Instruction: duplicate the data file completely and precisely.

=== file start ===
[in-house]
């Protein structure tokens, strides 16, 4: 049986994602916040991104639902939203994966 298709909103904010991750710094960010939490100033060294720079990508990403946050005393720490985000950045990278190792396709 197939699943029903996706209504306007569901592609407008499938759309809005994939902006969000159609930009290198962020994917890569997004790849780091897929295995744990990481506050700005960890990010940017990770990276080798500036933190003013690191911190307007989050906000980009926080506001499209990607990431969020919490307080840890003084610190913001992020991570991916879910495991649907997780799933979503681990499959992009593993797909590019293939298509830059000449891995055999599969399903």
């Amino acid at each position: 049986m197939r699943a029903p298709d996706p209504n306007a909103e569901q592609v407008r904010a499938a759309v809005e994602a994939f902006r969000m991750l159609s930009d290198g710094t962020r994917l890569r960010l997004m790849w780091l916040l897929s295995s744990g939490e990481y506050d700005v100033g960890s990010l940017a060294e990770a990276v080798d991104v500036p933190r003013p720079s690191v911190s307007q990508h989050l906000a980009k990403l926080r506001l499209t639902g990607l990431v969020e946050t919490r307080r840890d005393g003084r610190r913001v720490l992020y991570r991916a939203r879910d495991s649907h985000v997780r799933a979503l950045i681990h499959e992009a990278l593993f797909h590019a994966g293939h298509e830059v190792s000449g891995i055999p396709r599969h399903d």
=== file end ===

[in-house]
């Protein structure tokens, strides 16, 4: 049986994602916040991104639902939203994966 298709909103904010991750710094960010939490100033060294720079990508990403946050005393720490985000950045990278190792396709 197939699943029903996706209504306007569901592609407008499938759309809005994939902006969000159609930009290198962020994917890569997004790849780091897929295995744990990481506050700005960890990010940017990770990276080798500036933190003013690191911190307007989050906000980009926080506001499209990607990431969020919490307080840890003084610190913001992020991570991916879910495991649907997780799933979503681990499959992009593993797909590019293939298509830059000449891995055999599969399903």
């Amino acid at each position: 049986m197939r699943a029903p298709d996706p209504n306007a909103e569901q592609v407008r904010a499938a759309v809005e994602a994939f902006r969000m991750l159609s930009d290198g710094t962020r994917l890569r960010l997004m790849w780091l916040l897929s295995s744990g939490e990481y506050d700005v100033g960890s990010l940017a060294e990770a990276v080798d991104v500036p933190r003013p720079s690191v911190s307007q990508h989050l906000a980009k990403l926080r506001l499209t639902g990607l990431v969020e946050t919490r307080r840890d005393g003084r610190r913001v720490l992020y991570r991916a939203r879910d495991s649907h985000v997780r799933a979503l950045i681990h499959e992009a990278l593993f797909h590019a994966g293939h298509e830059v190792s000449g891995i055999p396709r599969h399903d």